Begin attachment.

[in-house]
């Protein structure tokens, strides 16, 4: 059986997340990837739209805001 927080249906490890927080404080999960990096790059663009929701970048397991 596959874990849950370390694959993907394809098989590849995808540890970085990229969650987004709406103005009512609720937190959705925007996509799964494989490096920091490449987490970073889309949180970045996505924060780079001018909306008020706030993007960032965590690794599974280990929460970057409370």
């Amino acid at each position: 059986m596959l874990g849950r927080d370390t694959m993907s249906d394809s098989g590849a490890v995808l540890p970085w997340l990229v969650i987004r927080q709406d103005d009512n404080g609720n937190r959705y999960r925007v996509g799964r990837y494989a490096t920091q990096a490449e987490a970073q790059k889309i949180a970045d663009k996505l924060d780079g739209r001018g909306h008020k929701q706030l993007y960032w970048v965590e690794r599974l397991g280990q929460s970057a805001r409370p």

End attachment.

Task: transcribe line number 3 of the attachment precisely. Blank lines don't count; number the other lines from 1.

């Amino acid at each position: 059986m596959l874990g849950r927080d370390t694959m993907s249906d394809s098989g590849a490890v995808l540890p970085w997340l990229v969650i987004r927080q709406d103005d009512n404080g609720n937190r959705y999960r925007v996509g799964r990837y494989a490096t920091q990096a490449e987490a970073q790059k889309i949180a970045d663009k996505l924060d780079g739209r001018g909306h008020k929701q706030l993007y960032w970048v965590e690794r599974l397991g280990q929460s970057a805001r409370p």